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Real-time Genome Analysis Considered To Modernize Genomic Technologies

The possibility of being able to read an entire genome including the DNA or RNA of an organism could help obtain a better understanding of the health and disease conditions. According to the Garvan Institute of Medical Research and UNSW Sydney researchers, new genome analysis has been developed. This offline technique uses a computer algorithm to perform precise analysis with less computer memory usage compared to the present programs. The new algorithm may help possibly identify the various infectious diseases persistent in remote areas or hospitals. This new computational algorithmic device is the size of a smartphone.

The device is designed such that it can sequence an entire genome just like the MinION sequencers of Oxford Nanopore Technologies that has already been used to track the Zika virus in Brazil and the Ebola virus in New Guinea. The current smartphone-like device functions exactly the same way. The new device can develop terabyte of data in just 48 hours but its operation is limited due to the computational intensity in aligning and comparing the DNA obtained from an unknown sample with the reference genome in the database. To date, the process was easy to perform using high-performance computer workstations and an internet connection.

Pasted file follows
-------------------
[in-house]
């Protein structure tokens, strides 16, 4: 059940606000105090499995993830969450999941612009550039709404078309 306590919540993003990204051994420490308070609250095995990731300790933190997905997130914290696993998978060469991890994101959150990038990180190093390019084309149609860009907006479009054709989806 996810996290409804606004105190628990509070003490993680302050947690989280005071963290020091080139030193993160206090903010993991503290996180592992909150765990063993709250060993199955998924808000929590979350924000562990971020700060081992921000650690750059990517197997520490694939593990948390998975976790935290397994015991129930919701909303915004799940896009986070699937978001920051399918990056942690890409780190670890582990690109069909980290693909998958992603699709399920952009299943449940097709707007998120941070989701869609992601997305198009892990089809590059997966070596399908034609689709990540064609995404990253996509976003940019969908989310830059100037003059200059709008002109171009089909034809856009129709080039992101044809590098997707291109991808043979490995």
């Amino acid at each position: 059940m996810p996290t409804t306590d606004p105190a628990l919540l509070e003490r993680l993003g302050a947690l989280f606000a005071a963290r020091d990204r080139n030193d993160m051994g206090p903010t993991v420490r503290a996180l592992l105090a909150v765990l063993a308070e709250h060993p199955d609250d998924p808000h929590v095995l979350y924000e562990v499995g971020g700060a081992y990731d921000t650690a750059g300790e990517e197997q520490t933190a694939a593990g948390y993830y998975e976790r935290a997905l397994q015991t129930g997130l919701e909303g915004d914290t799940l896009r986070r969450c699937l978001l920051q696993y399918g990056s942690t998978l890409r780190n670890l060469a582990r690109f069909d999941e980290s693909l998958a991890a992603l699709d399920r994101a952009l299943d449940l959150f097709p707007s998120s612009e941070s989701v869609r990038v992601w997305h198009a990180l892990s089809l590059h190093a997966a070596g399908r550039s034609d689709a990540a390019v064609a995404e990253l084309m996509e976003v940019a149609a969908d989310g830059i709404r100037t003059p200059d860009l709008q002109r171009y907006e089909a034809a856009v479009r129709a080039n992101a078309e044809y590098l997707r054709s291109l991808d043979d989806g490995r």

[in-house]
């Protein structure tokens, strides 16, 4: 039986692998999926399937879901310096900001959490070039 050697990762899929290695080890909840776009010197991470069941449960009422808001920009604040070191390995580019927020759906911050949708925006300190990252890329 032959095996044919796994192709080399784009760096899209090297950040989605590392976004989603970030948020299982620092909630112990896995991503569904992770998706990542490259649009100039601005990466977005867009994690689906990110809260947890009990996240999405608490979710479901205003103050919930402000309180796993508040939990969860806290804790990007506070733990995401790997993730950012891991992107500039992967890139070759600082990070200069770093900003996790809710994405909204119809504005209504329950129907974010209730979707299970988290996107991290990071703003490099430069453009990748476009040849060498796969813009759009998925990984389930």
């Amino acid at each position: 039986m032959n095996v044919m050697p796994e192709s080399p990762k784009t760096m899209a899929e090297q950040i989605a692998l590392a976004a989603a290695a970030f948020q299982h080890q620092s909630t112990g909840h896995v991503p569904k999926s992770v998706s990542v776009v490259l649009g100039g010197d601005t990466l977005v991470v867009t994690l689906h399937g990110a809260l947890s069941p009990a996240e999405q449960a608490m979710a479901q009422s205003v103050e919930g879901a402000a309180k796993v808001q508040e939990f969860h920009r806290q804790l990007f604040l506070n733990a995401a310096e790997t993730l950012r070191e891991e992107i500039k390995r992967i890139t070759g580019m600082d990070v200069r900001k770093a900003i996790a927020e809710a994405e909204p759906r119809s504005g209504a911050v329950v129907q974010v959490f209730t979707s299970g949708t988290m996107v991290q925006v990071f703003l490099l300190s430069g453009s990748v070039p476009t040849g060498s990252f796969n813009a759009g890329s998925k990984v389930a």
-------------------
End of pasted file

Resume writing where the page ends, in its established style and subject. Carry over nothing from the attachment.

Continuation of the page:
The team believes that the computational method can help lower the memory consumption while aligning the genomic sequences from 16GB to 2GBNow and in turn helps analysis to be completed on-the-spot using the available memory in the smartphone. The genomic technologies’ accessibility can help improve human health more. Though the technologies are getting smaller they can analyze more of data in real time. The smartphone device integrated the Minimap2 program that helps align the DNA sequence reads with a reference library of recognized genomes. The WHO is currently planning on putting forth a consortium so as to develop new policies for human genetic modifications based on the ethical and medical threats coupled with the genetic modifications carried out in the human genes.

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